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Facts about Tobacco
Tobacco is an addictive drug.
Cigarettes, cigars, chew, snuff, dip, and pipe tobacco contain the addictive drug, nicotine. Nicotine stimulates the brain to make the user feel more aware or relaxed. Regular users of nicotine often need more to get the same effect, and eventually become physically dependent.
Tobacco causes illness and death.
Tobacco use is a factor in more deaths than all other drugs combined. Smokers have ten times the risk of lung cancer and two times the risk of heart disease of nonsmokers. Chew, dip, or snuff users are four times more likely to develop oral cancer than are nonusers. Eighty percent of deaths from lung diseases such as emphysema and chronic bronchitis can be attributed to smoking.
Using smokeless tobacco is not safer than smoking.
An average portion of dip chew in the mouth for 30 minutes provides as much or more nicotine to the body as smoking a cigarette. Nitrosamines, a cancer-causing agent, is found in far greater quantities in smokeless tobacco than in other forms of tobacco.
Secondhand smoke is hazardous to health.
In 1992, the Environmental Protection Agency concluded that environmental tobacco smoke (smoke from a burning cigarette or exhaled by smokers) is a cancer-causing agent, with no safe level of exposure. Prolonged exposure contributes to impaired lung function, lung cancer, heart disease, and other cancers. Children exposed to secondhand smoke have a greater risk of reduced growth, respiratory problems, middle ear infection, and asthma.
Quitting tobacco use decreases your risk for disease.
A few days after quitting, the former smoker can notice benefits such as easier breathing and enhanced sense of taste and smell. Only one-third of quitters gain weight. The risk of heart disease, stroke, emphysema and cancer declines with decreased tobacco use. Ten years after quitting, a former smoker can expect to live just as long as someone who has never smoked.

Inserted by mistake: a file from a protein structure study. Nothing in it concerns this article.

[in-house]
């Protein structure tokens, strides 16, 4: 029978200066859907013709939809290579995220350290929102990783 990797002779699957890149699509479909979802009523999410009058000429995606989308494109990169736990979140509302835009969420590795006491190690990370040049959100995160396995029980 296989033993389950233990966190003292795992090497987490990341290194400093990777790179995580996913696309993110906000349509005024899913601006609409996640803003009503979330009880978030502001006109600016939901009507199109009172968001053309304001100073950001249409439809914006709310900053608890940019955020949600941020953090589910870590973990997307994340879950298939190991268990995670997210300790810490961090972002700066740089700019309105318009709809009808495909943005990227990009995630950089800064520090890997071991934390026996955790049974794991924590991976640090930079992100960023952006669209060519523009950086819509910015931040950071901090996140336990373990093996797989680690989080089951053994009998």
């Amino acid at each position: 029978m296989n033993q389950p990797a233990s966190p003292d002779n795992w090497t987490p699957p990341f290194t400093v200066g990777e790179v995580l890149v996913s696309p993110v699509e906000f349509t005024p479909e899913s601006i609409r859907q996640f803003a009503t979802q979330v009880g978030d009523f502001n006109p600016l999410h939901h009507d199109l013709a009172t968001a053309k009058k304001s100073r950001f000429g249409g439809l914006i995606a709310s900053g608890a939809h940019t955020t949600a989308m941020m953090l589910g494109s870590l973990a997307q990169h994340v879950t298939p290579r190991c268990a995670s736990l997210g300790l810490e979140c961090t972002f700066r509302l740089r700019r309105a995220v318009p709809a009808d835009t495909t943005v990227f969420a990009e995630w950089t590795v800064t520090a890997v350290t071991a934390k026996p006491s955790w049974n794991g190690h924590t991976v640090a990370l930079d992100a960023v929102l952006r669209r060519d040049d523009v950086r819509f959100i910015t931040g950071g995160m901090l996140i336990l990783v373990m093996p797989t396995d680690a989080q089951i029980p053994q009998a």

A woman who smokes increases her risk of lung cancer two to three times.
Lung cancer has become the leading cancer-caused death among women. Women who smoke and use oral contraceptives have higher risks of strokes, heart attacks and blood clots in their legs. Women who smoke have babies smaller than normal in weight and size. Quitting smoking before or during pregnancy greatly increases the chance of a healthier baby.
Download a pdf of these facts
If you or a family member is experiencing a mental health or an alcohol or other drug-related emergency, seek immediate assistance by calling the24-hour Suicide Prevention, Mental Health Crisis, Information and Referral Hotline: (216) 623-6888 or the United Way's First Call for Help, 211 or (216) 436-2000.
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